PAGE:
In some ways, Ms Boyle’s story is just the same as any woman with a voice in any choir up and down the UK. In her home town of Blackburn, she had been schooled in singing in churches and choral societies. She says now that, as a shy young woman with some learning difficulties, being hidden in the blanket of a collective singing arrangement offered her comfort. So in one other, crucial way, her story is entirely her own. The most unlikely chorister in the sea of voices stepped out of line and put her head above the parapet to be noticed. For Susan Boyle, though she would never deign to say so much herself, this was an act of personal heroism, the like of which she had never contemplated before.
The speed with which reaction to her performance picked up gravitas proved an incendiary media hotbed. But it was most surprising for the woman at the centre of it. ‘It started off with the [Scottish newspaper] Daily Record visiting my door. And it ended up with TV stations from all over the world camping out on my street waiting for interviews and stories. I’d peak behind the curtains in the house, saying ‘what in God’s name is going on here?’ Then the phone calls started. My number was still in the book at that particular time, so anybody could get it and the phone was ringing 24 hours a day. It was constant. People were ringing me who I couldn’t understand because of their accents. All sorts of nationalities. Lots of Americans. It was absolutely unbelievable if I’m being honest.’ She is self-deprecating about why she should have caused such a furore. ‘A woman who went on with mad hair, bushy eyebrows and the frock I was wearing had to be noticed. Come on!’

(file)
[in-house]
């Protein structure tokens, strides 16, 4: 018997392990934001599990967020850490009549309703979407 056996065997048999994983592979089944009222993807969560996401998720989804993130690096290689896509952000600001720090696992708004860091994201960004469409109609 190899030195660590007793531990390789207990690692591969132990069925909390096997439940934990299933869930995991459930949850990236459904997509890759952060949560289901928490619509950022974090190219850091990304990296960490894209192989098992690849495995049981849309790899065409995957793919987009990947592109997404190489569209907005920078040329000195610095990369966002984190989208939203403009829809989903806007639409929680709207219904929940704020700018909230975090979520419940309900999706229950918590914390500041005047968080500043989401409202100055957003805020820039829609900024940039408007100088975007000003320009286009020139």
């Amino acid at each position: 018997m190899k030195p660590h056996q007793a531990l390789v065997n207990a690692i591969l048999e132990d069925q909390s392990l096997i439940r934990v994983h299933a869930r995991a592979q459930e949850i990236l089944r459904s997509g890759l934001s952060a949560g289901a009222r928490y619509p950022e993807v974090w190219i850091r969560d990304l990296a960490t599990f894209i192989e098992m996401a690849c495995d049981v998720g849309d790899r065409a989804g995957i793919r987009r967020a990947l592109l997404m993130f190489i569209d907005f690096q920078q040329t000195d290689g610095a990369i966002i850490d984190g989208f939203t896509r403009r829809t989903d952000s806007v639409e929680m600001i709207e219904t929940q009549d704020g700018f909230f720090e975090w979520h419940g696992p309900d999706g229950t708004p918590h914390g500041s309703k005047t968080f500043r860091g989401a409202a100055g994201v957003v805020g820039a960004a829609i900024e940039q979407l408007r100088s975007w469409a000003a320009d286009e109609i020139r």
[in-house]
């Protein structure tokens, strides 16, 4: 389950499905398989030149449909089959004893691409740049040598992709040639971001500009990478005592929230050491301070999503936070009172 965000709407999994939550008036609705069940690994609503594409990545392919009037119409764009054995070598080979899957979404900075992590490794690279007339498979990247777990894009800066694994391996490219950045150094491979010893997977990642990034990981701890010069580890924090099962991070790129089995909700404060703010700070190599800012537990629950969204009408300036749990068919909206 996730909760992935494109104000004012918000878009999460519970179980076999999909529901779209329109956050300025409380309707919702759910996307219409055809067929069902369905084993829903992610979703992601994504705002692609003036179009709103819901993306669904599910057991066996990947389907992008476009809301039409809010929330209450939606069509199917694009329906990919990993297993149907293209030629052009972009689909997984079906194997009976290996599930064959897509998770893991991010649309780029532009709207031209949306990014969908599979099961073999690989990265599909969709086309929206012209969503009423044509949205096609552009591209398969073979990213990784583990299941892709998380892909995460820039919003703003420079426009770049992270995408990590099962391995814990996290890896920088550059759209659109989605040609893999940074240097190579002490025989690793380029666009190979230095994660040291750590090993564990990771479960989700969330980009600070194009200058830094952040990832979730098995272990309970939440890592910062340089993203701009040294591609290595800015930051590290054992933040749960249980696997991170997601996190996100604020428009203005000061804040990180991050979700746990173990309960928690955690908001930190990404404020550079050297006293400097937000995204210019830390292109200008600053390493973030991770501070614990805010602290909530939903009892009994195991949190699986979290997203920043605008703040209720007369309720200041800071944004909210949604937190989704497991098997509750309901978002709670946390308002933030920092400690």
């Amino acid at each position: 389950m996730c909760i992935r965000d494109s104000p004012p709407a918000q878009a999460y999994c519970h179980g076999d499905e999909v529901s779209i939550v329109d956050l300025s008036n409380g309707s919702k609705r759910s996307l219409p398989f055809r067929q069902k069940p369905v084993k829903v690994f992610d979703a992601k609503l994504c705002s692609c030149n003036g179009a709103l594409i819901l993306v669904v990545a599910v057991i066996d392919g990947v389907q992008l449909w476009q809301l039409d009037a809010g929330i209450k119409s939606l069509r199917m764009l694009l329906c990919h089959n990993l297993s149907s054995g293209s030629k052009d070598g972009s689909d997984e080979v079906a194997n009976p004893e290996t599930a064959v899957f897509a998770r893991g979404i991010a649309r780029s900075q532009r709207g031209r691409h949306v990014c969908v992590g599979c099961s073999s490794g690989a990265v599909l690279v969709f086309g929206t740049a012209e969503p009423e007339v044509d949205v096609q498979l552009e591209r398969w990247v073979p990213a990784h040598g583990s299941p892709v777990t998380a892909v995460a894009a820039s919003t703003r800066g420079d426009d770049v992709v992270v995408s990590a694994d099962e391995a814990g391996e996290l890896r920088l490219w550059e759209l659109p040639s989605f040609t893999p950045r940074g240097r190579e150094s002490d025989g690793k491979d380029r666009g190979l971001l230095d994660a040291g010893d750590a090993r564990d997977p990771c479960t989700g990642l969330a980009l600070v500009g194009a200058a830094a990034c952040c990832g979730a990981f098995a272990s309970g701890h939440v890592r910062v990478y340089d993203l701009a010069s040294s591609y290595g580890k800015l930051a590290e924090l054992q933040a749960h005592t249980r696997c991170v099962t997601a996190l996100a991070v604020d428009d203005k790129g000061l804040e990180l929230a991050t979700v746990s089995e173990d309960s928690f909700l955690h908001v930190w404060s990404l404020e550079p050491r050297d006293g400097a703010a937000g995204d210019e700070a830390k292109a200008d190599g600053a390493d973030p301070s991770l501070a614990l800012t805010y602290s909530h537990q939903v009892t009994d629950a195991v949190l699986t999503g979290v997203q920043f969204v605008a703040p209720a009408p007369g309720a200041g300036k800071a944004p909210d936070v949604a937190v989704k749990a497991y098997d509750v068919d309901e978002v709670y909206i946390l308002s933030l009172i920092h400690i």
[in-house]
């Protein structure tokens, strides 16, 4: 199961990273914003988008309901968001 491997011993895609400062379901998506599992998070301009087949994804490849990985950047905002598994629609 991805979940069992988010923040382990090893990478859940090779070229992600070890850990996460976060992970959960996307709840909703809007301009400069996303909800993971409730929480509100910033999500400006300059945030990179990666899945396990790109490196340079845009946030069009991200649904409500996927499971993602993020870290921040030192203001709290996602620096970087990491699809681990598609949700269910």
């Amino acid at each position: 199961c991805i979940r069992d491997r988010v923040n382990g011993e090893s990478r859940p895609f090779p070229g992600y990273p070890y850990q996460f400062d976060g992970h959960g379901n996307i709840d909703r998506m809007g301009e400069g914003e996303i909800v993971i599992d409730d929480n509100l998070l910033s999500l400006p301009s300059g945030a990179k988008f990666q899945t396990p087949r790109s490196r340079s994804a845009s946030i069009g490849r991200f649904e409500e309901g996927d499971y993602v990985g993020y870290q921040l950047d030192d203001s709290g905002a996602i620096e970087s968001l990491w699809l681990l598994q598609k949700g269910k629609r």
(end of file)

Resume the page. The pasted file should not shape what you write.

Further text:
Such is the quick nature of today’s star system, in September, just four months after her TV debut, Susan Boyle made her live TV comeback. She performed a rarefied take on The Rolling Stones Wild Horses, re-orchestrated to gently clasp the exact timbre of her natural talent, on the show’s US cousin, America’s Got Talent. An unprompted standing ovation followed. Outside of the unruly cyclone of her fame, there is something within the voice of Susan Boyle that is absolutely perfect for our times. At a moment when Dame Vera Lynn and Barbra Streisand are topping the album charts, there is something peculiarly modern about her improbably status as holding the international record for most pre-ordered album of all time. As the dust settles on the sheer wattage of conversation that she has prompted, it is time – as they say – to face the music.
Ms Boyle’s debut album was put together during the summer of this year. She first entered a recording studio in July in Edinburgh, to test how her vocals would respond to tape. The results shocked both her and veteran producer Steve Mac. Decamping to London, she fashioned the record over two months, picking songs that resonated with her, that pricked something within that she felt ready to unleash through music. ‘It was important that I could feel everything I was singing,’ she says, cutting straight to the core of why music can be such a useful release, an escape valve from the everyday.
A disarming mix of the sacred (‘My faith is my backbone,’ she says) and the secular, there is not a moment on it that is not moving. It is pitched exactly within the framework of the year she has enjoyed and, at well-documented times, endured. It is a collection of covers and original material that cuts a swathe into the interior life of the woman who is arguably the most intriguing, not to mention instantly recognisable character yet to be produced by the reality talent medium, the decade’s defining TV genre.